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Reviewed by John Aizlewood for the Evening Standard

Sean Lennon, St James Church, Piccadilly, Nov. 06

Sean fails to shake off Lennon legacy

It's been a strange kind of career for Sean Lennon. On one level, being the privileged son of John Lennon and Yoko Ono means that he can take eight years between albums, before resurfacing on mum and dad's label this year with Friendly Fire. On another, his bat is broken before he reaches the wicket.

He, more than anyone, will never be the Beatles. And if he sounds a little like his father (he would, wouldn't he?) on most of his songs, it merely serves as a reminder that he'll never be John either.

No wonder Stella McCartney designs clothes. Touchingly, his mother - if the Beatles are pop's royal family, she is their Camilla - was there to support him.

Wearing comedy sunglasses which presumably ensured she kept bumping her tiny shins on the pews concealed in the St James's darkness, she sat upstairs and smiled benignly when, in the only reference to his parents, Lennon mentioned they met in this very city 40 years ago and thanked her for sitting far away: "If I see her face it makes me nervous."

Strange or not, even in comparison with half-brother Julian, Sean has failed to set the world alight. No longer the Beautiful Boy (Darling Boy) his father wrote of in 1980, the 31-year-old's previous show was at the tiny Barfly last century.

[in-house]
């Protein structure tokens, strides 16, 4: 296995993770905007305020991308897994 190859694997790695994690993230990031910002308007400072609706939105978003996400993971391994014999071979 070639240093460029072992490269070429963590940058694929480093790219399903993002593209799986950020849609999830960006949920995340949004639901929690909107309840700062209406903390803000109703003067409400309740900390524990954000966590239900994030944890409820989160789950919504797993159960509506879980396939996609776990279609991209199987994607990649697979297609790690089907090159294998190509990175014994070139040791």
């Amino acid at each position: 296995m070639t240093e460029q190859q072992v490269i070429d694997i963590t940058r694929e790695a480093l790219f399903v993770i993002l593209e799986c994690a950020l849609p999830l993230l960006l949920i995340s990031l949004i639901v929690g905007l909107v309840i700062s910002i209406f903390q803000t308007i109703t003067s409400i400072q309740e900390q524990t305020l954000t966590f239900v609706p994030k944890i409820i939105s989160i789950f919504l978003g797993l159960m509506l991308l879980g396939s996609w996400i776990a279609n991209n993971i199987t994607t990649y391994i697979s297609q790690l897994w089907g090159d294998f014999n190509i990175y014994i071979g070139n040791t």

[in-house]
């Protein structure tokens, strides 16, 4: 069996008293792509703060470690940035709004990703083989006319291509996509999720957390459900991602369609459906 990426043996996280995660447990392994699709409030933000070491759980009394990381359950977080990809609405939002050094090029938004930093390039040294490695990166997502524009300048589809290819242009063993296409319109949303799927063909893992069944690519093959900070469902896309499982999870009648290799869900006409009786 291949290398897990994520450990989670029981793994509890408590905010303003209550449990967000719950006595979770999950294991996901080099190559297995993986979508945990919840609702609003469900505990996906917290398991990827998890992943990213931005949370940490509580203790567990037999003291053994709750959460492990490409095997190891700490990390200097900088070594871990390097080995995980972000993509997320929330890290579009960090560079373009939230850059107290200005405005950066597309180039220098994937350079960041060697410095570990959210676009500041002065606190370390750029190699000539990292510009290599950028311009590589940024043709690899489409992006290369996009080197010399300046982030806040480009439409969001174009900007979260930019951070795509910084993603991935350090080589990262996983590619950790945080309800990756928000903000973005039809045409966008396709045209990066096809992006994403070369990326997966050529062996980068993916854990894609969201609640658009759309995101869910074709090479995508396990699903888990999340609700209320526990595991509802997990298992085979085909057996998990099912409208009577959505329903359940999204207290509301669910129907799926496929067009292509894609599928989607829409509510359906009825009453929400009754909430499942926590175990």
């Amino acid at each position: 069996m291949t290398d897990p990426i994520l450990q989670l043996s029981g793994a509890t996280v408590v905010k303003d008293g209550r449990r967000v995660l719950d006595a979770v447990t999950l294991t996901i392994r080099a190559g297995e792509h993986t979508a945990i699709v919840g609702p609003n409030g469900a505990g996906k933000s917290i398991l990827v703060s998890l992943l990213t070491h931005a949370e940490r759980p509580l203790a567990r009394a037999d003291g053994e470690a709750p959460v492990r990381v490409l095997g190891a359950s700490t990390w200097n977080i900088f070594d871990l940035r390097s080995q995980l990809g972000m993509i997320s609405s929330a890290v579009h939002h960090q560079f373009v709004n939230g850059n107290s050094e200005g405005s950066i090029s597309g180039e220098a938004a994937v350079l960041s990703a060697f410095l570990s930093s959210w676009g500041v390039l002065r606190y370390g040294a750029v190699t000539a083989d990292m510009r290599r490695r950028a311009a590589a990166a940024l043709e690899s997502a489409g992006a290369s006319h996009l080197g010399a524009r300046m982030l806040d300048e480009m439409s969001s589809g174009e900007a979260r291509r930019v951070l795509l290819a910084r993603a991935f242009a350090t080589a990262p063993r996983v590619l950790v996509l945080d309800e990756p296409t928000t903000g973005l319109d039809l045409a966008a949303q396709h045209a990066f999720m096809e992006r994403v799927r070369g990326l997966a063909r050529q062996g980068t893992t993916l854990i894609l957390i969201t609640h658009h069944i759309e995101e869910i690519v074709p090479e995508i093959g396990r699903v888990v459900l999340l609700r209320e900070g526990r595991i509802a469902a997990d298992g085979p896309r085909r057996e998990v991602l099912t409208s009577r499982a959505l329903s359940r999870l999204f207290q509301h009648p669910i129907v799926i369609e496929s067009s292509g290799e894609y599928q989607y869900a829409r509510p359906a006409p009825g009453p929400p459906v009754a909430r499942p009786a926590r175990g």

Last night's show might have taken place in the more sanctified surroundings of a church, but it's a small venue and the ecclesiastical acoustics did Lennon's delicate pop no favours. Nor did his attire. Imagine Little Lord Fauntleroy's gone-to-seed cousin: shirt and tie, top hat, scarf dangling rakishly around his neck, hobo's beard and huge tinted glasses.

Like his sweet music, his on-stage persona was designed to reveal nothing of the inner Sean, but as behoves one educated at the finest Swiss boarding schools, he was polite and appealingly shy, although his occasional attempts at emulating dad's wit ("French is that language French people speak") needed a little work.

The music was endearingly pleasant, often taking its stylistic cue from The Monkees' dreamy Porpoise Song. Indeed, Headlights and Parachute were lovely, but for the most part it was so unassuming that, like Lennon himself, it was almost lost when set against his past and his parents.

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